1. Thank you. So the answer is to not mix pressure vessels or valves of different ratings. That's like building a shelf with strong screws on one side and weak ones on the other. Or a house with beams and joists of lower and higher ratings. "Only put heavy things in the kitchen or bathroom, nowhere else."

  2. I'm not sure if I understand the wording of this correctly. If propane liquefies under pressure, how come it is under less pressure? Shouldn't it be then that the natural gas is liquefied under pressure? Or am I just dumb XD (non-native speaker)

  3. What stops it from exploding if you open the valve while driving? I would imagine the pressure difference would still be close to the same.

  4. Yeah I don't get why people repost the same meme asking what caused it when the explanation was in the first post. Op is clearly a knob

  5. The car is fitted to work with both LP and natural gas, the two are stored are very different pressures and this is probably the result of a failed valve or maybe just leaving the valve between the tanks open

  6. Are natural gas cars/gas stations common in a lot of countries? I've never heard of them before except for busses.

  7. The lpg vessel in the rear gave in I'd imagine. Obviously highly pressurised and you can see the spray coming out of the lpg

  8. LPG Gas tanks are pressurized at around 10bar (145PSI) . Now imagine this happening with a hydrogen powered car like the Mirai at 700Bar (10152psi). It would leave a small crater in the ground.

  9. Doesnt look like having a side propane tank of your natural gas tank was cheaper after all. In fact cost way more since u no longer have a car.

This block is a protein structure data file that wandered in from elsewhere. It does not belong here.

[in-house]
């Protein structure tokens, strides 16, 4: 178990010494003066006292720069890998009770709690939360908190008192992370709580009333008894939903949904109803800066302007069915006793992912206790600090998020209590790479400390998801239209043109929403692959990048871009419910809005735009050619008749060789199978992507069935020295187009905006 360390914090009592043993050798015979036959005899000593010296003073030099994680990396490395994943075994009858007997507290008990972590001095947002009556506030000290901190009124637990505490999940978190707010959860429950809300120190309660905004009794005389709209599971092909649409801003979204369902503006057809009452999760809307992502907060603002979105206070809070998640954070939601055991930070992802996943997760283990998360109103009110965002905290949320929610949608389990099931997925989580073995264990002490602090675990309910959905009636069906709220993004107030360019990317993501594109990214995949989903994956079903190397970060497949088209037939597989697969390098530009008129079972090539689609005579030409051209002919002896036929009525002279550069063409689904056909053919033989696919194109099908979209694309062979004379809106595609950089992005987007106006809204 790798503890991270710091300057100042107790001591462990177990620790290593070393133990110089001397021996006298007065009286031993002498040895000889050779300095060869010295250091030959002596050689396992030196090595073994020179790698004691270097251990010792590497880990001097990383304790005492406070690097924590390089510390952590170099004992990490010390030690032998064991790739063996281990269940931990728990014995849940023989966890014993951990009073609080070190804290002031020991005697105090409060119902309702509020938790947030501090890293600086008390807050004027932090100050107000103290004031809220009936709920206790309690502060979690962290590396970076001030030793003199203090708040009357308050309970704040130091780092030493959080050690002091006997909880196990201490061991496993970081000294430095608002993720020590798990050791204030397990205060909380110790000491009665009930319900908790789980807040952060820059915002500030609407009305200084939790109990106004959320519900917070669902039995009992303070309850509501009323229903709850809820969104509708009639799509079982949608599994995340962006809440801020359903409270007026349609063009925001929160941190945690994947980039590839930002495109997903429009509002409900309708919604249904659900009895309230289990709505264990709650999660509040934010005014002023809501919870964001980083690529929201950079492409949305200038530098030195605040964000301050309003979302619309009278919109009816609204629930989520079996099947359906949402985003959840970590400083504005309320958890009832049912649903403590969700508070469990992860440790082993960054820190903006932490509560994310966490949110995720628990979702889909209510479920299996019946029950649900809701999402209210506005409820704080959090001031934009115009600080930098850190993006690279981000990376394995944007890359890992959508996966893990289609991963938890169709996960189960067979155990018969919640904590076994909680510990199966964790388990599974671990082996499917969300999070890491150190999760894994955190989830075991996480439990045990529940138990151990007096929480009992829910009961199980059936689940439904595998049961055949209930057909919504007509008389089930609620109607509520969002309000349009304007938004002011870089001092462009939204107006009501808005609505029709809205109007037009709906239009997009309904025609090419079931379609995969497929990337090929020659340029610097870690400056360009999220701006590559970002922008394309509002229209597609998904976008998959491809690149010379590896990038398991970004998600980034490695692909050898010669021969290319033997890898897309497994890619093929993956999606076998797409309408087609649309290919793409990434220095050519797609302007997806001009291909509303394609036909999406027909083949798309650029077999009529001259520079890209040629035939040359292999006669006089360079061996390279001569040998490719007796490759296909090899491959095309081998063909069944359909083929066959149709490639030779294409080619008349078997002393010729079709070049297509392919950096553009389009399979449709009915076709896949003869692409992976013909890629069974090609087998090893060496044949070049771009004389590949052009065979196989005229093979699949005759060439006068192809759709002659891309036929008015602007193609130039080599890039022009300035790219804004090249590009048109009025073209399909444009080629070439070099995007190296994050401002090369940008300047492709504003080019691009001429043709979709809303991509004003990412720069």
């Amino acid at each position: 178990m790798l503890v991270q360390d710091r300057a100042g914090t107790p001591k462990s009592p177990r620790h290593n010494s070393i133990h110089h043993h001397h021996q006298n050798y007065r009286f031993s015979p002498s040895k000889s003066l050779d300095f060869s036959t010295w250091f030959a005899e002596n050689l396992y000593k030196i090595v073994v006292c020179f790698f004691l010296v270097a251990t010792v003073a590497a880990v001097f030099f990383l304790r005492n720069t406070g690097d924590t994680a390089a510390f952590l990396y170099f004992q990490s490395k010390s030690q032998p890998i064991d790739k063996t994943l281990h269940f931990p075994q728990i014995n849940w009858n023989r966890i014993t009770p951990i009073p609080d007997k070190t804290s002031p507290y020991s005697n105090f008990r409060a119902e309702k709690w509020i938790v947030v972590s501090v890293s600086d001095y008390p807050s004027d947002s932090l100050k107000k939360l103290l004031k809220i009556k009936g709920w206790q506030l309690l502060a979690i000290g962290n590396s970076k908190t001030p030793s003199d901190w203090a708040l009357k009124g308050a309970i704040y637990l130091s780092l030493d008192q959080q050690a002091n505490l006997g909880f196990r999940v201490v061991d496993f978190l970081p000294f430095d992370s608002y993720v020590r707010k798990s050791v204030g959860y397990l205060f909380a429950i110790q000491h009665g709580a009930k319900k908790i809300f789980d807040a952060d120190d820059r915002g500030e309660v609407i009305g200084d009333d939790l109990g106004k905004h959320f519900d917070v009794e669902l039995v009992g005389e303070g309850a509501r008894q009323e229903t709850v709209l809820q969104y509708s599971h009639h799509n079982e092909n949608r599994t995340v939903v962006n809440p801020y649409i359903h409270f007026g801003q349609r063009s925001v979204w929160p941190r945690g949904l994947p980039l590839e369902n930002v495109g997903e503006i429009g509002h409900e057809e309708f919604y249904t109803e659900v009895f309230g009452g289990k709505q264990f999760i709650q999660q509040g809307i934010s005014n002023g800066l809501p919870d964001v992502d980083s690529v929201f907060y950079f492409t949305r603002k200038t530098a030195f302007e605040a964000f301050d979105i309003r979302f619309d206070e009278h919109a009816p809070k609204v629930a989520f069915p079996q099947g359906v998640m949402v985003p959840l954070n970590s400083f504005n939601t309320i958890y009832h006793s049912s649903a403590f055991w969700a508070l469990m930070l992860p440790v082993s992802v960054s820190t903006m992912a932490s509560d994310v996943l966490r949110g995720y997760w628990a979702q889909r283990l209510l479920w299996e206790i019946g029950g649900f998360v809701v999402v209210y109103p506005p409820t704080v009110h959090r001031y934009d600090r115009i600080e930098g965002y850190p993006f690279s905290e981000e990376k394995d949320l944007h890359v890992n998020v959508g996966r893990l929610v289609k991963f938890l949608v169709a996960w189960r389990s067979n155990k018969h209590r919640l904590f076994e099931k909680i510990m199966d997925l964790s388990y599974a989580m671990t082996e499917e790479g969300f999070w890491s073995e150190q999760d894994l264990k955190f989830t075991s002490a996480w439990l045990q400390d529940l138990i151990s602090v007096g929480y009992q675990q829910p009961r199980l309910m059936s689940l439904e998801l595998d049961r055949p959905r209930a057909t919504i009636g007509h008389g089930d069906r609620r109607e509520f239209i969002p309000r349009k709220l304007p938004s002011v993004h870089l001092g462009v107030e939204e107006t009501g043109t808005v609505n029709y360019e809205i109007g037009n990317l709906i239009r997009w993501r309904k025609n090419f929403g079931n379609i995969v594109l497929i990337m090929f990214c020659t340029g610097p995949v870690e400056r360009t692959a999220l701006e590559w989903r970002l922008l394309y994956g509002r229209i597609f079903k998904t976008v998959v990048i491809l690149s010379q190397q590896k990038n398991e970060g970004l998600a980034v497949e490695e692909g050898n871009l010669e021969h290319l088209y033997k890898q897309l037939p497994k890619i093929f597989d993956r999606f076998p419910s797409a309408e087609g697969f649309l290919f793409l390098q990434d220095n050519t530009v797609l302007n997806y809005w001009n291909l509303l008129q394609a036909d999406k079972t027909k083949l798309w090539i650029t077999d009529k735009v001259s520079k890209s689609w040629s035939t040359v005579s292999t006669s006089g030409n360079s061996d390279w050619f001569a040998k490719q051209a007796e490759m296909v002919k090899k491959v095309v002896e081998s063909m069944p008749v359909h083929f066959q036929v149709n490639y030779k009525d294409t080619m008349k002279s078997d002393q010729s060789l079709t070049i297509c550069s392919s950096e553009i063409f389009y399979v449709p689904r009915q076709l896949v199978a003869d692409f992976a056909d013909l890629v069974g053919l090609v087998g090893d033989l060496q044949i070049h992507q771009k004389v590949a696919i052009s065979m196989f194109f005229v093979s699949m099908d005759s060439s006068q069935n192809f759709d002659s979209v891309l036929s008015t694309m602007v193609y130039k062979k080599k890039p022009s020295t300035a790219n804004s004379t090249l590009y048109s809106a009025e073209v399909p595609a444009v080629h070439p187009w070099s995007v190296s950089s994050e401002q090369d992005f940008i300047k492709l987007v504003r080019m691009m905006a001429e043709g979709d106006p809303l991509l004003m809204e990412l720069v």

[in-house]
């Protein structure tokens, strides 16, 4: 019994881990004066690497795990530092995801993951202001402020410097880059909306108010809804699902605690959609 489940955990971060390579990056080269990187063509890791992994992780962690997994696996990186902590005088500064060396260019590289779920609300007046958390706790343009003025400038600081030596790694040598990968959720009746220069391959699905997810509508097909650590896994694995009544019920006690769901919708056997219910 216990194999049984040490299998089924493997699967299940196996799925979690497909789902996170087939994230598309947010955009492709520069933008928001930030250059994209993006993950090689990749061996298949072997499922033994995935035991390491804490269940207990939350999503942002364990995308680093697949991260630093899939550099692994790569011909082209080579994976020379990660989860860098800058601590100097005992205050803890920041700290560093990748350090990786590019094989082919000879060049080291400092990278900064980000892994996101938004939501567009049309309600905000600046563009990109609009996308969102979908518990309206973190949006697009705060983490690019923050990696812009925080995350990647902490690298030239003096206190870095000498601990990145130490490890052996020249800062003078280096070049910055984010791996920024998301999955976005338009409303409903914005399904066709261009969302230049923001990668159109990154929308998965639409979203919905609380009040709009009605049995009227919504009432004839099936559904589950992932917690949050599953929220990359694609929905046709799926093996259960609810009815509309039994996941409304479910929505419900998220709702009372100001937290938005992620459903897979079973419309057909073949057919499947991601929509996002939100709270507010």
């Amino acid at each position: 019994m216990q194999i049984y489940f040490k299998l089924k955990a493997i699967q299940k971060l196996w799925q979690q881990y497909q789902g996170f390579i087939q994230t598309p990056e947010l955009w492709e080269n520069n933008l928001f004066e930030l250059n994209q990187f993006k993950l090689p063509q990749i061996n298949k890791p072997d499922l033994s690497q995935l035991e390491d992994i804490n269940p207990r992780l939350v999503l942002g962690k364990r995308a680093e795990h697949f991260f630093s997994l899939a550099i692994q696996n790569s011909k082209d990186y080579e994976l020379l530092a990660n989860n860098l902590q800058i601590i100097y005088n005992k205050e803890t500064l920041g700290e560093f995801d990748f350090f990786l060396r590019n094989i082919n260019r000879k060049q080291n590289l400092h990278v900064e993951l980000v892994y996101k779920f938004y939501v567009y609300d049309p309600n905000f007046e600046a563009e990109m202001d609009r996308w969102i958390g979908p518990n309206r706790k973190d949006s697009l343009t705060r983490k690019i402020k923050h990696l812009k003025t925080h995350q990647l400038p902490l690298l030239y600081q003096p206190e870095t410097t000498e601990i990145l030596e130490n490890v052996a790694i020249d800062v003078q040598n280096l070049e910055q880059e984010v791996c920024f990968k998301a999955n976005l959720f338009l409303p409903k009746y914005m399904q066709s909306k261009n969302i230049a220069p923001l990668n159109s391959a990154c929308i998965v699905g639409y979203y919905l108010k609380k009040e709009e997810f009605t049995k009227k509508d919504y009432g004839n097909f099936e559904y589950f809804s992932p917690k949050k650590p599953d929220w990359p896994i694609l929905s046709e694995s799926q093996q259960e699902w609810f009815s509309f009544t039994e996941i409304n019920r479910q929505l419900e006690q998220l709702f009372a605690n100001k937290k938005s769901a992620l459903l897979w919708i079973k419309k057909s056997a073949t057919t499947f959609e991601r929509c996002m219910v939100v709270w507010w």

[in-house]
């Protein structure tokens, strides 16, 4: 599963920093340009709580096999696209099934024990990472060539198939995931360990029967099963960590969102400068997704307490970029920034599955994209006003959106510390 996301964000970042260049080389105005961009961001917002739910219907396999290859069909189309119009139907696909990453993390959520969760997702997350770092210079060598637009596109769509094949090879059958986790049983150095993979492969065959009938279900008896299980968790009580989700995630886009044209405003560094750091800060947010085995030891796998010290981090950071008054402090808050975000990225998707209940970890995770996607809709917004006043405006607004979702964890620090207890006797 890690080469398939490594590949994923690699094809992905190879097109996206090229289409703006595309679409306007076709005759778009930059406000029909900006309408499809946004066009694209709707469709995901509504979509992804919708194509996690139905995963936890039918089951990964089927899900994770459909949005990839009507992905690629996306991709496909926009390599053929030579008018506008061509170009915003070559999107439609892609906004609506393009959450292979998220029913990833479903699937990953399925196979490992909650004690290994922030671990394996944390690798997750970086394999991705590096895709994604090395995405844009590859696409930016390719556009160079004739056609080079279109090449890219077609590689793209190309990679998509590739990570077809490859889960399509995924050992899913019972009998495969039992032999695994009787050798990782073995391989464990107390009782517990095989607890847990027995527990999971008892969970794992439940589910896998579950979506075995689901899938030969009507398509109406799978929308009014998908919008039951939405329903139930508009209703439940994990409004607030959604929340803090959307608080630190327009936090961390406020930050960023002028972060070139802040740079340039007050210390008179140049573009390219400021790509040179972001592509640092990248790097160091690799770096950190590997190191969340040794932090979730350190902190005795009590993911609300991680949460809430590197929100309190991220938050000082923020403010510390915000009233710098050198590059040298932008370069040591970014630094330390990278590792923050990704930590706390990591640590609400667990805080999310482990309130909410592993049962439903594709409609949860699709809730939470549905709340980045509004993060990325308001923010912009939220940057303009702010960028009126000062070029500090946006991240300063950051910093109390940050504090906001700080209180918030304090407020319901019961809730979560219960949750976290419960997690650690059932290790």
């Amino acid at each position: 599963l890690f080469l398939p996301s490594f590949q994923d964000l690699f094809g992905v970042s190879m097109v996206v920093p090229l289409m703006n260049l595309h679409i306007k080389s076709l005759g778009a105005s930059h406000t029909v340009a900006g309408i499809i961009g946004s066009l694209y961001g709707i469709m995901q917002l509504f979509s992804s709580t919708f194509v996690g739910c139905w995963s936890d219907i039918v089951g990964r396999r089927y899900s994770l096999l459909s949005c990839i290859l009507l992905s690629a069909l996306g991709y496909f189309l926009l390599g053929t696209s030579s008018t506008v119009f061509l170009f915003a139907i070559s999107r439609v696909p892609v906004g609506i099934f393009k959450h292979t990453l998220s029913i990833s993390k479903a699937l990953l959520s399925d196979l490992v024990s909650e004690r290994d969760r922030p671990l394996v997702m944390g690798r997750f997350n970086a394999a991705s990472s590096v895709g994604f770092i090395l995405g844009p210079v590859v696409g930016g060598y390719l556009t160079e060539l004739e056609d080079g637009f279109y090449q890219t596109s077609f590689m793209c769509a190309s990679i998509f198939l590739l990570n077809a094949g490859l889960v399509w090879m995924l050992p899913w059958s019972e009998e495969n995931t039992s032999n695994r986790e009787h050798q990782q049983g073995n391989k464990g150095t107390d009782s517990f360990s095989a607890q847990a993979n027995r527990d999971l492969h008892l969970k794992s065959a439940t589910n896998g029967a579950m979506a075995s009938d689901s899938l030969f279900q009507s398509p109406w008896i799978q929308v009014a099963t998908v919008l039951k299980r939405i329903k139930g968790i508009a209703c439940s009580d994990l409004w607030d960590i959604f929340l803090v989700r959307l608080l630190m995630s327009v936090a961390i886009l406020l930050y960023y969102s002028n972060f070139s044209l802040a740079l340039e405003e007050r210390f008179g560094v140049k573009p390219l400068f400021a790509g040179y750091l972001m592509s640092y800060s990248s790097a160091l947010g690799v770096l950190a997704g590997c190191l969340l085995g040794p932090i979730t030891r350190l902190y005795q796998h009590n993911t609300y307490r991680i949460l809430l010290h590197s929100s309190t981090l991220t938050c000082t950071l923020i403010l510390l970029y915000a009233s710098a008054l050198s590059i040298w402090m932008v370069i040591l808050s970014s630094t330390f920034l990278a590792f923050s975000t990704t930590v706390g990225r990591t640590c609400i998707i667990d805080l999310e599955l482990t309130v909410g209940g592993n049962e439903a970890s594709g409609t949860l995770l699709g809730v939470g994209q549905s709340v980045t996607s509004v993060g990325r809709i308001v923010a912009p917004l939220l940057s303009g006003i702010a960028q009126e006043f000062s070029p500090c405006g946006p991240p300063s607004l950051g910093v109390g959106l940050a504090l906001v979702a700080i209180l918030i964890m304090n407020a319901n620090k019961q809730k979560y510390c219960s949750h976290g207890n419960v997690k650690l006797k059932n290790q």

10. Incorrect, as per other posts, this was an illegal bodge where a propane tank was spliced in parallel with the authorised LPG system - the two systems are incompatible pressurewise, and a valve was left open in error causing the propane bodge to fail. LPG on its own is perfectly safe, though all parts of the car should be regularly inspected for safety

  11. The way the gas station employees calmly turns the rest of the pumps off after a car literally explodes next to him is some next level composure

  12. I used to take bootleg taxis in Northeastern brazil between two very remote cities - they were called "carro bomba" (car bomb) for this exact reason. Big yikes.

  13. Pressurized gas, most likely LPG. Note the odd filling location and the jet of gas after the explosion. A pressure tank likely ruptured, and the resulting carnage was caused by the rapidly expanding pressure wave.

  14. Here is the explanation, a lot latin American nations and some other global south nations cannot afford gasoline to power their car, so they use systems which allow them to use natural gas, or cooking gas. If the tank isn’t properly secured or has not been properly maintained minor leaks cam occur. This is the result of a what happens when minor leak is not fixed.

  15. This was an internal gas-pressure-explosion (without a fire/ignition).. - Furthermore, the gas-station is still there.. - Looks not like a javelin.

  16. They were extremely lucky there wasn't a spark or open flame nearby, it would have toasted anyone within 20 feet, for sure.

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